Christianity 201

September 1, 2022

When Church Leaders Fall

There’s a passage in 1 Corinthians 9, where the Apostle Paul uses the analogy of the Christian life as running a race.

24 Do you not know that in a race all the runners run, but only one gets the prize? Run in such a way as to get the prize. 25 Everyone who competes in the games goes into strict training. They do it to get a crown that will not last, but we do it to get a crown that will last forever. 26 Therefore I do not run like someone running aimlessly; I do not fight like a boxer beating the air.

For a preacher or Christian education teacher, this passage offers the possibility of a number of ‘running a race’ or ‘Olympic competition’ sub-analogies, to the point that you’ve probably heard it several times. So it’s easy to overlook the verse with which the section concludes:

27 No, I strike a blow to my body and make it my slave so that after I have preached to others, I myself will not be disqualified for the prize.

It’s one of a few passages in scripture where it’s made clear that the onus is on Christian leaders to live by the highest standards. One that probably comes to mind for readers here is in James 3:1

Dear brothers and sisters, not many of you should become teachers in the church, for we who teach will be judged more strictly.

As we begin another month and enter the final third of the year, we’re already aware — and perhaps a bit numb — to the church leaders who have brought embarrassment to the global Church, and destroyed marriages and families and local congregations in the process.

There are however, certain checks and balances that all of us can put into place which will reduce the chances of moral failure, or loss of financial integrity.

The translations of verse 27 are insightful, particularly in terms of how they capture the consequences of failing to heed the warnings of Church history, spiritual mentors or older Christians:

  • I do this to be sure that I myself won’t be disqualified after preaching to others. (CEB)
  • Otherwise, I fear that after preaching to others I myself might be disqualified. (NLT)
  • I do this so that I won’t miss getting the prize myself after telling others about it. (ERV)
  • Otherwise I fear that after enlisting others for the race, I myself might be declared unfit and ordered to stand aside. (TLB)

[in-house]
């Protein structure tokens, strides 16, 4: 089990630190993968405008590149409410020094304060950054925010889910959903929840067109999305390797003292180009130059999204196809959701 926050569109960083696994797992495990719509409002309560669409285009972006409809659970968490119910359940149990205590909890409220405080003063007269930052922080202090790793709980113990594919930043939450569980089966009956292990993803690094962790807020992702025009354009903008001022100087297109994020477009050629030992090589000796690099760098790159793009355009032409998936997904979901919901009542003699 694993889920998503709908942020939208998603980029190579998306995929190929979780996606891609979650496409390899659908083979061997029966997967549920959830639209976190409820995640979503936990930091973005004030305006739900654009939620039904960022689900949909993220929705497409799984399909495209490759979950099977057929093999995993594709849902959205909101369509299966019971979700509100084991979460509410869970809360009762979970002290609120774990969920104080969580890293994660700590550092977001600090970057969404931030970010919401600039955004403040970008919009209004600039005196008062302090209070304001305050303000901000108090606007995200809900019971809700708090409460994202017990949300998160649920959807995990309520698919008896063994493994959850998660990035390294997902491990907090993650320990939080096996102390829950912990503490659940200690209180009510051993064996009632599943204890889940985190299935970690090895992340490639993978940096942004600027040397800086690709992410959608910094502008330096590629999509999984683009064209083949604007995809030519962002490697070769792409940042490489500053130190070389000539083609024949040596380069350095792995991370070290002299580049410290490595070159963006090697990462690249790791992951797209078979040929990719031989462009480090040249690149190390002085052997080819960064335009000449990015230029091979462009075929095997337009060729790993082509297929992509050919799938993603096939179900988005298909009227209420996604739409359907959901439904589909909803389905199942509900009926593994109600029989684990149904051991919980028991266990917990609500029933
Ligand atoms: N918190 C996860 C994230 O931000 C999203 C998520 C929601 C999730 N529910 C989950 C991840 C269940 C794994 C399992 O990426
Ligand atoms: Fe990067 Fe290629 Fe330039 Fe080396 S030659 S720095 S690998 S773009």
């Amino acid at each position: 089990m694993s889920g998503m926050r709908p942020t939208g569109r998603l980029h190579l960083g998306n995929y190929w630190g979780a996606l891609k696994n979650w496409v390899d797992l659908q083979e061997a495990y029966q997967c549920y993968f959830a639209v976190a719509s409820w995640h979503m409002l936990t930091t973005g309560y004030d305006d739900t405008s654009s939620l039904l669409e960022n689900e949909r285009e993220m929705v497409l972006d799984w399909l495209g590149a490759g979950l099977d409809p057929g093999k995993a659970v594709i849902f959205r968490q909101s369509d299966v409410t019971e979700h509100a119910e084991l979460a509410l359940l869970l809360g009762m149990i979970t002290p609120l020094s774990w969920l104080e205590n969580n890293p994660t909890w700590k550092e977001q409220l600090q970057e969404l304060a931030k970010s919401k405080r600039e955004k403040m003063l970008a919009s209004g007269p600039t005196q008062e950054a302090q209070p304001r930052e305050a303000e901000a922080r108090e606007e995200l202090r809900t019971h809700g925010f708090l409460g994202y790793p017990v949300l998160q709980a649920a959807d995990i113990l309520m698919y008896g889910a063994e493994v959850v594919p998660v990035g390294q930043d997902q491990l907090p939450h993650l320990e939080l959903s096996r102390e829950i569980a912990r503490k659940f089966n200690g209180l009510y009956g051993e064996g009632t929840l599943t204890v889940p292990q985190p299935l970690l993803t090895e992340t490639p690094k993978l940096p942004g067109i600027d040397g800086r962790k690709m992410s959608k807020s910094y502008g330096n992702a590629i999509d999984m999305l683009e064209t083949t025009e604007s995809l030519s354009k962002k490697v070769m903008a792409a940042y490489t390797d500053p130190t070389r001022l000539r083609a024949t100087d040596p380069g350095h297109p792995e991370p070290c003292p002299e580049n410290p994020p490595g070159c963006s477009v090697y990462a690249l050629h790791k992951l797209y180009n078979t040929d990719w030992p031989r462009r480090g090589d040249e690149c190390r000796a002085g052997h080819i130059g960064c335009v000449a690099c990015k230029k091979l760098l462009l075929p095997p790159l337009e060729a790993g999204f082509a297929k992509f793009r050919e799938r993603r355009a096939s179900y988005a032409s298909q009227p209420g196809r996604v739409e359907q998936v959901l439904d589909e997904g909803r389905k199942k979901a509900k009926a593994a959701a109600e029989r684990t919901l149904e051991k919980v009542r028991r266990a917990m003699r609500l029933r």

• so I won’t lose out after telling the good news to others. (CEV)
  • lest by any means, having preached to others — I myself may become disapproved. (YLT)
  • lest possibly, after I have been a herald to others, I should myself be rejected. (Weymouth)
  • so that, after I have preached [the gospel] to others, I myself will not somehow be disqualified [as unfit for service]. (AMP)
  • so that after preaching to others I myself will not be disqualified. (NET)
  • lest that by any means, when I have preached to others, I myself should be a castaway. (KJV)

And yet… having read all these translations… what is the utmost desire of many Christians when someone has fallen? Often it’s a rush to see that person fully restored to ministry; a hurry to have them returned to the pulpit to continue, as the text says, “preaching to others.”

Maybe some people aren’t meant for public service, be it in ministry or political office, or entertainment. Or maybe the spotlight of public life has a corrupting effect. Or perhaps having power causes deterioration of good judgment.

As I write this, I look at my own life, and while I don’t see the overt sins to which others might succumb, I am aware of bad attitudes, or a lack of trust in God’s sovereignty over particular circumstances in my life right now. And then, as I sit at the keyboard to prepare and format a daily devotional — as I have for going on 12½ years — I genuinely fear the consequences of vs. 27; being disqualified, or rejected; of losing what Paul, in the passage which follows, calls “apostolic authority.”

Our closing verses today are from 2 Corinthians 13:

Examine yourselves to see if your faith is genuine. Test yourselves. Surely you know that Jesus Christ is among you[or ‘in you’]; if not, you have failed the test of genuine faith.As you test yourselves, I hope you will recognize that we have not failed the test of apostolic authority.  (NLT)

 


Correction: In the original edition of the August 29th devotional, the name listed as the writer of the Echoes of Heart devotional blog was incorrect. We apologize for the error. Here’s a link to another great devotional from them, Warrior Words. “Think of our words as warriors we send out into the world.”

 

 

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